The Evolution of a Down Ass Chick, Part II (or Why Miss Independent Is Probably Single)

25 Jun

NOTE:  This blog continues the conversation about the implications of hip hop masculinity on heterosexual love relationships between black men and women (see The Evolution of a Down Ass Chick).

Independent Woman: A woman who pays her own bills, buys her own things, and DOES NOT allow a man to affect her stability or self-confidence. She supports herself on her own entirely and is proud to be able to do so (Urban Dictionary)

My father’s absence and general disinterest in me growing up, alongside my mother and grandmother’s insistence that I know how to take care of myself, led to a fierce independence in my twenties that annoyed some and confounded others.  On the outside I held myself together with super glue.  On the inside, I felt my independence was a symptom of larger issues that required me to be self-sufficient.

My independence was not (immediately) linked to (my) feminism both because I didn’t have the language at the time, and because there was no consciousness or intentionality behind it.  I was independent out of necessity and fear.  I needed to be self-reliant because I was afraid of the consequences.  (What would happen if I needed someone and they left?)

My mis-independence was informed by the singleness of many of the women in my life and the way they came together to take care of me and each other, sometimes with harsh words warning me that blackgirls become strongblackwomen, and I better not depend too much on anybody but myself (and, when applicable, them).  What they didn’t say was that there is nothing wrong with wanting to be kept, cared for, and loved on.  I imagine they didn’t want to get my hopes up so they taught me to be prepared because the ability and luxury of being dependent was reserved for rich women or white women or rich white women and we were none of those things.

The lessons I was given insinuated that I should never tolerate the malfeasance of a man, (as in “you can do bad by yourself”) while watching women, with needs that went beyond money-help or affection, put up with all manner of foolishness from men (as in “do as I say, not as I do”).

The confusion of these childhood lessons are equivalent to the confusion forwarded through mainstream media and hip hop.  Last month I wrote about the evolution of a down ass chick, and while an independent woman, like the “good girl” I discussed in the first installment, is in theory the antithesis of the stereotypical down ass chick, I think in a way she can be manipulated into another version of the DAC, riddled with contradictions about being desirable and unwanted at the same time.

I have always questioned the so-called odes to independent women.  When I taught a Women and Communication course at USF and we discussed the independent woman phenomenon black men overwhelmingly said they wanted an independent woman but they didn’t want her throwing it in their face (I would often tease them and ask if what they really wanted was an independent woman on the down low who was self-sufficient in private but needy in public–an adaptation of the lady in the streets, freak in the sheets meme). But their opinions, largely informed by patriarchy and hip hop, were consistent with what hegemony requires and what we were hearing on the radio at the time.  Patriarchy doesn’t allow for women to be truly independent, and hip hop doesn’t allow women to have much gender versatility.  So, the independent woman becomes an anomaly of sorts and can only be acceptable in hip hop, as a romantic option, if she imitates the down ass chick.   I have a theory… stay with me…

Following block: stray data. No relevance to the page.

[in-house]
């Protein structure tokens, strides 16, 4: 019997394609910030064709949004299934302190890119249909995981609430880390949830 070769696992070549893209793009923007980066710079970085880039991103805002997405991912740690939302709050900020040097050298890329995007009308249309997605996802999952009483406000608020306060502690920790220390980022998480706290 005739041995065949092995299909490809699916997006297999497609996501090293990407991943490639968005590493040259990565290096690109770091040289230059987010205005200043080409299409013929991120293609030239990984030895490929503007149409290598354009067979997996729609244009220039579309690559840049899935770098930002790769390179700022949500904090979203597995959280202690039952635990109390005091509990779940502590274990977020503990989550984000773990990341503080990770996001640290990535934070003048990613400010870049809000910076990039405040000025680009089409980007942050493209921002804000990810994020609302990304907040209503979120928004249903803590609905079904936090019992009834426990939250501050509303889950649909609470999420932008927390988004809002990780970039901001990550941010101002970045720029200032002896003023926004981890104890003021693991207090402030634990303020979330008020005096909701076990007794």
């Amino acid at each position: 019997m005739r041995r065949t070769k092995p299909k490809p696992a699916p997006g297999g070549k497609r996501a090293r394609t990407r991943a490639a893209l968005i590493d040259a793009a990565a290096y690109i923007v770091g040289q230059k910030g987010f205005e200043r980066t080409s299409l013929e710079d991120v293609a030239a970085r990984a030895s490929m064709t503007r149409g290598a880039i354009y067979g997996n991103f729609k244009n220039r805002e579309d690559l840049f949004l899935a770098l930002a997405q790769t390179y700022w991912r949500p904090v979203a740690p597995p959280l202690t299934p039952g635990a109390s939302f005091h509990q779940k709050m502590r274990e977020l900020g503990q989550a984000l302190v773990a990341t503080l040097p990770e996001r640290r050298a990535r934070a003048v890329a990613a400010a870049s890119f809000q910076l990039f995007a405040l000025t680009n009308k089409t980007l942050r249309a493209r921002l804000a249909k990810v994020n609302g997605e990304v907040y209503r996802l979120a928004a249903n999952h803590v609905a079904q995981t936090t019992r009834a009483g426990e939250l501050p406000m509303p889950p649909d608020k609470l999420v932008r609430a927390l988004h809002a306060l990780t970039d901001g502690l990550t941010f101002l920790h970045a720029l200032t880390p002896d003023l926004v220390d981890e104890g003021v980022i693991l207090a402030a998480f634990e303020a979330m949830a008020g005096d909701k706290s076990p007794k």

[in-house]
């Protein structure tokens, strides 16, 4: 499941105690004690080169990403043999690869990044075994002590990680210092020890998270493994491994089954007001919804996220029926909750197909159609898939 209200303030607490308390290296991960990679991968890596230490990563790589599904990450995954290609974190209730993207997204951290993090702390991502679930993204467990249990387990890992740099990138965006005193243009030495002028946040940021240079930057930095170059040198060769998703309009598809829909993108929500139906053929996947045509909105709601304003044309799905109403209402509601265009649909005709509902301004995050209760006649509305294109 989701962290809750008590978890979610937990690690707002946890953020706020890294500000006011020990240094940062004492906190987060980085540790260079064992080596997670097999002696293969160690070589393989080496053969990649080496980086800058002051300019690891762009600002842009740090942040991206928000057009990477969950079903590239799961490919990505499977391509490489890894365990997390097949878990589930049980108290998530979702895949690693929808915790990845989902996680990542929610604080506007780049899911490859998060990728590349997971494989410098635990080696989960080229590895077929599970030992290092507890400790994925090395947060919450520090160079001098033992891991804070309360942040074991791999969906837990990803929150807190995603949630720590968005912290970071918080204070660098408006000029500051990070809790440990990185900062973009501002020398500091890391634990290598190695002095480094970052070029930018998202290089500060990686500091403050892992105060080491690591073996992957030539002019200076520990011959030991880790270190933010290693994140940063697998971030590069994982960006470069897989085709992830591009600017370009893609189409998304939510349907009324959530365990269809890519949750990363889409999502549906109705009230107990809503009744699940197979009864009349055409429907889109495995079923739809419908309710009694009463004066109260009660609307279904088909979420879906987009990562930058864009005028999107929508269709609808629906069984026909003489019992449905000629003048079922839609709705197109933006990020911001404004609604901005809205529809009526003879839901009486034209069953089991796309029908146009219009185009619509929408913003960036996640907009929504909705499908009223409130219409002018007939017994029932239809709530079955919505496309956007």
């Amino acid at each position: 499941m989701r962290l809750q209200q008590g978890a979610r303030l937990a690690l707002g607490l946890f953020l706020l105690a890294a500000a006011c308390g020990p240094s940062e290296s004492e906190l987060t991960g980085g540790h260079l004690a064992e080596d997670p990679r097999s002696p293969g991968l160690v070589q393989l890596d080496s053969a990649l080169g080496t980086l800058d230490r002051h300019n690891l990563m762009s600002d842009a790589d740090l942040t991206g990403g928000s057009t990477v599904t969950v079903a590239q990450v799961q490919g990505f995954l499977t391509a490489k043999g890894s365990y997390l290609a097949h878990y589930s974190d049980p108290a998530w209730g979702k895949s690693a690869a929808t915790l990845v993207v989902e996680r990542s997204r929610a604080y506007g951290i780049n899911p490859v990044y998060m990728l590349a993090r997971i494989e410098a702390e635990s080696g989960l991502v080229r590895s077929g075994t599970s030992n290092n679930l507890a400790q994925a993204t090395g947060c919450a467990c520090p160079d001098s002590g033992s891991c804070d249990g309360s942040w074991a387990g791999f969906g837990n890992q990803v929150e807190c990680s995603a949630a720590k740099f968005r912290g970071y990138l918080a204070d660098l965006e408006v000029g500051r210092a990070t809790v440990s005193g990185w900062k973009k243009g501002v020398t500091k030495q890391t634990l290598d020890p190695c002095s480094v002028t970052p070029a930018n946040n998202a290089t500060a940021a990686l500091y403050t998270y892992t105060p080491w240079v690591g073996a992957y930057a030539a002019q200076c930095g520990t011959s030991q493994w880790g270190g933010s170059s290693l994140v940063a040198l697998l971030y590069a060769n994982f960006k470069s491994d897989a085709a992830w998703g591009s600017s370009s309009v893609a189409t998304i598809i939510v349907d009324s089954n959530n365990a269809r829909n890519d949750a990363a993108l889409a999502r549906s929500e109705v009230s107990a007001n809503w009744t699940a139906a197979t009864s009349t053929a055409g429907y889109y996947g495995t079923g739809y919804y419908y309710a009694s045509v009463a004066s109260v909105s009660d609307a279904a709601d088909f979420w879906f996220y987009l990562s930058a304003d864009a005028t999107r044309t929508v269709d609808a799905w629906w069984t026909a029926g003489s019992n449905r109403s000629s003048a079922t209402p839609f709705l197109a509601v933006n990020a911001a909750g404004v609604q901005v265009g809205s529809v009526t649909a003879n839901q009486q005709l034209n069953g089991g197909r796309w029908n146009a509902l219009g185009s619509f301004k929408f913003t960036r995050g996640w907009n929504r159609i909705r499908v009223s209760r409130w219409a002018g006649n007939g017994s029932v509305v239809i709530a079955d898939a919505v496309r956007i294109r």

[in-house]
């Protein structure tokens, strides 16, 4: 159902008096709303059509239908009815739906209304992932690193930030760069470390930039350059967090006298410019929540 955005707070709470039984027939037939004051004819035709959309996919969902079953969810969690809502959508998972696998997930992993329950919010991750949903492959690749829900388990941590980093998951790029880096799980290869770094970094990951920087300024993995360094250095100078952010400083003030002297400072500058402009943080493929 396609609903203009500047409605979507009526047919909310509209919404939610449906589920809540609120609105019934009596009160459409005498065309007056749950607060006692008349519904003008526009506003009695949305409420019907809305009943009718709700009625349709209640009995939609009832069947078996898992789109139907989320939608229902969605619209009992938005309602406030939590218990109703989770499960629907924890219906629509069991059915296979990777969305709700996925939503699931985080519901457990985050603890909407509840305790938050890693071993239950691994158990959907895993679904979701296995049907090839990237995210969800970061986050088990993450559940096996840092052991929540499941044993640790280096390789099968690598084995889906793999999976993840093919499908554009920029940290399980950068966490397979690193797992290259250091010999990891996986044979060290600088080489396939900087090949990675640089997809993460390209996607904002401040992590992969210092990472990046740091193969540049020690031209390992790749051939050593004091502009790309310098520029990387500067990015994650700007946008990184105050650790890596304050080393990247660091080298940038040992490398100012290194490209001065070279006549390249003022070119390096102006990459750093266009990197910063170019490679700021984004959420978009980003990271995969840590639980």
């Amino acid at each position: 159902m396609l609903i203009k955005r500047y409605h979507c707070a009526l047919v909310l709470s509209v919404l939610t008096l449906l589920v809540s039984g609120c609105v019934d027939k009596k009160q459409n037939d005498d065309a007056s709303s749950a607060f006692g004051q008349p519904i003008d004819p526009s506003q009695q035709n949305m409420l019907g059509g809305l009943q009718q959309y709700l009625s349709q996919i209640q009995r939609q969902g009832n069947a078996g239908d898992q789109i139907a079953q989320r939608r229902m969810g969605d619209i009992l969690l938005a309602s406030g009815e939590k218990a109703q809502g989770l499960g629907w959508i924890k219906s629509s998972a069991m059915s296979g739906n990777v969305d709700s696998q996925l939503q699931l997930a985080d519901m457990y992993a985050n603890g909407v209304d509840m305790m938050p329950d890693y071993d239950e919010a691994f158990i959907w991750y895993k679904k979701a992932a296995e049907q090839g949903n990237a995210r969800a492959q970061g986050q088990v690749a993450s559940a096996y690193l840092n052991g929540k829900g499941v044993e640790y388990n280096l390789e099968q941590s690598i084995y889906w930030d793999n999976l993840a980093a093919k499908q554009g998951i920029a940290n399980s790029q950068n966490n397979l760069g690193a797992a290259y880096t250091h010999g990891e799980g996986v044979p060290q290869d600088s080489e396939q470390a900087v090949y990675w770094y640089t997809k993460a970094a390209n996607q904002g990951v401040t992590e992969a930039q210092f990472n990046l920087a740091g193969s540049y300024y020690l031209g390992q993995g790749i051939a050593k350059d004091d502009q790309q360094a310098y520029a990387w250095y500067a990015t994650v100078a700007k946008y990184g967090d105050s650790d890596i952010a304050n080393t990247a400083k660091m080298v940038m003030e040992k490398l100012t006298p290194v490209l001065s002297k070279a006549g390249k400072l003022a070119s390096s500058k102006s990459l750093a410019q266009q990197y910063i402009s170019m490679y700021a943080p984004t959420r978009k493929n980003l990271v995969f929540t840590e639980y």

Let’s look at the music.

Destiny’s Child first penned a song about independent women in 2000.  Their theme was borrowed by Kelly Clarkson in 2005… and then a rapper and crooner caught on a few years later.  Webbie’s Independent came out in early 2008 and then Neyo’s version, which came out the latter part of that year, was so popular he offered two parts (the follow up She Got Her Own featured Jamie Foxx and Fabolous).

Something happens to the independent woman trope depending on who is behind the mic (or writing the lyrics).

For example, the original version, Independent Women by Destiny’s Child,  upset a lot of men.  The song lyrics paint the picture of an independent woman as cold and aloof, fully financially independent, and disinterested in men or relationships except for occasional sexual encounters.  This “independent woman” taunts men about how she doesn’t “need” them and they aren’t on her level.  This is the independent woman that pissed off my male students.  Essentially, this independent woman is alone because she deserves to be and supposedly wants to be.  She is the modern day Sapphire, emasculating men with every hard-earned dollar and stinging them with every harsh reminder that they are disposable, replaceable, and not needed.  Her vocality about her independence is a turn off.  She doesn’t play her position.  She is not “down” for the cause.